Although the signs and symptoms vary from person to person, the patterns of heroin abuse become more noticeable as the addiction worsens. If you suspect someone you care about is struggling with opioid use, it’s recommended that you seek the help of a professional to identify the problem. Beginning treatment as soon as possible for heroin addiction is essential to preserving an individual’s health, wellness and safety.
HOW HEROIN ADDICTION WORKS
Heroin is a semi-synthetic opiate that binds to opioid receptors in the brain. These receptors are responsible for controlling pain, relaxation and more. Normally, your brain activates these receptors in response to painful stimuli, such as a broken bone or a bee sting. When we are injured, endorphins are released that bind to opioid receptors, reducing the sensation of pain and managing stress levels. When an individual consumes heroin, the brain is flooded with chemicals that mimic our body’s natural opioids, binding to the same receptors and blocking the electric impulses that signal pain. In addition to blocking pain, opioids also trigger additional effects such as euphoria, a general feeling of warmth and a sense of well-being. At the same time, side effects such as constipation and slowed respiration occur. Heroin’s effects on breathing can lead to a deadly overdose, slowing (or stopping) it enough to prevent the brain from receiving an adequate amount of oxygen. This can cause permanent brain damage, coma or death.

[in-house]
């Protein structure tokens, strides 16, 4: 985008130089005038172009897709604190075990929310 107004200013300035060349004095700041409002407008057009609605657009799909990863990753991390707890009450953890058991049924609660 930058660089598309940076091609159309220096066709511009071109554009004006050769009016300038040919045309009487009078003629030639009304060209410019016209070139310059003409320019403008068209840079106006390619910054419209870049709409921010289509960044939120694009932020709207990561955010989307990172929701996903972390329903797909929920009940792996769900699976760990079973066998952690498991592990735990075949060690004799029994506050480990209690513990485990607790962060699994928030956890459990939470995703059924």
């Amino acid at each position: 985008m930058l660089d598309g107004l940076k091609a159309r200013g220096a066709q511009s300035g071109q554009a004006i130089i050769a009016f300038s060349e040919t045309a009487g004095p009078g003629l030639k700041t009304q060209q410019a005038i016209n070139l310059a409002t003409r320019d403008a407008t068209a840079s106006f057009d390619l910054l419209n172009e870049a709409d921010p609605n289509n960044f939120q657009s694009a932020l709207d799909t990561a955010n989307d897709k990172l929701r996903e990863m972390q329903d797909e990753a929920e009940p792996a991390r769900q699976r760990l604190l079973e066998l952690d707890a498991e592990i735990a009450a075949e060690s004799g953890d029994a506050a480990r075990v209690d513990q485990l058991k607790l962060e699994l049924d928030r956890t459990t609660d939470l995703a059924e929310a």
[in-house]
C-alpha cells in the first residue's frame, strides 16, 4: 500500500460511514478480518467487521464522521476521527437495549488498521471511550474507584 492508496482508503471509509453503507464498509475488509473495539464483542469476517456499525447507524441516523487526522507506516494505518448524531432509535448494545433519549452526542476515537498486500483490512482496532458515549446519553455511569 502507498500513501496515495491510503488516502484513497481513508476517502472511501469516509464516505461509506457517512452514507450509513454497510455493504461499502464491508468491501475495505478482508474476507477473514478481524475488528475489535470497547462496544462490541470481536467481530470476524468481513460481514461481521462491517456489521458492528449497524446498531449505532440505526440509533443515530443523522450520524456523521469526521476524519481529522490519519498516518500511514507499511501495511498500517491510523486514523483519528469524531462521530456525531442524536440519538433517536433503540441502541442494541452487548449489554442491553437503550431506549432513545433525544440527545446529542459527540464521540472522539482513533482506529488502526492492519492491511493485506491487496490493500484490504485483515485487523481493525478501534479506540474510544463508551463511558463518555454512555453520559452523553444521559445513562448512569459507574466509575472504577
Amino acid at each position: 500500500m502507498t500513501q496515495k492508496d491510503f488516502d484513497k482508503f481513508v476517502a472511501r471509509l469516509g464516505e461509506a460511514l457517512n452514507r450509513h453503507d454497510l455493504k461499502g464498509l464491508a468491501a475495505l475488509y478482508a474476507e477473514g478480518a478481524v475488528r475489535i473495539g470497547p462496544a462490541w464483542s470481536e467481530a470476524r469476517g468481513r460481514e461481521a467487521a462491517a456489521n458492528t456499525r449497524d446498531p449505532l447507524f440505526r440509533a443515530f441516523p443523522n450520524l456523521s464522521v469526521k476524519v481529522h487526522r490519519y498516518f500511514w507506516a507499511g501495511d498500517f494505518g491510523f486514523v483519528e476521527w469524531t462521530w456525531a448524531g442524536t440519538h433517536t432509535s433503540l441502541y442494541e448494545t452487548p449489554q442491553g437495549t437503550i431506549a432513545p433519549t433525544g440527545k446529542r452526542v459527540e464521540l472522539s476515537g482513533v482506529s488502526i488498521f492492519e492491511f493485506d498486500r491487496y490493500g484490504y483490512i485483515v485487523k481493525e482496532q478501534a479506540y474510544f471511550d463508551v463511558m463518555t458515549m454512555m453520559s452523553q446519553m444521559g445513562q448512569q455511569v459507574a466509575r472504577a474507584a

Opioids also trigger the release of dopamine in the brain’s reward centers. Your brain thinks that the source of this influx of dopamine is a highly rewarding, essential behavior, so it signals for you to repeat the experience. Over time, intense cravings develop that often lead to addiction. When opioids are used continuously, they also begin to affect the balance of neurotransmitters in the brain. Heroin decreases the activity of a group of neurons responsible for things like wakefulness, blood pressure, stress levels and more. These neurons still want to do their job, however, so they compensate for the dampening effects of heroin by increasing their level of activity. When opioids are present, they offset this heightened activity; when opioids aren’t present, the neurons continue to fire extensively and trigger uncomfortable withdrawal symptoms such as anxiety, depression, muscle cramps and diarrhea. It takes time for your brain to readjust to functioning without opioids and these symptoms usually persist for a week or more. The effects of withdrawal are what makes it so difficult to escape from the cycle of heroin abuse without professional intervention.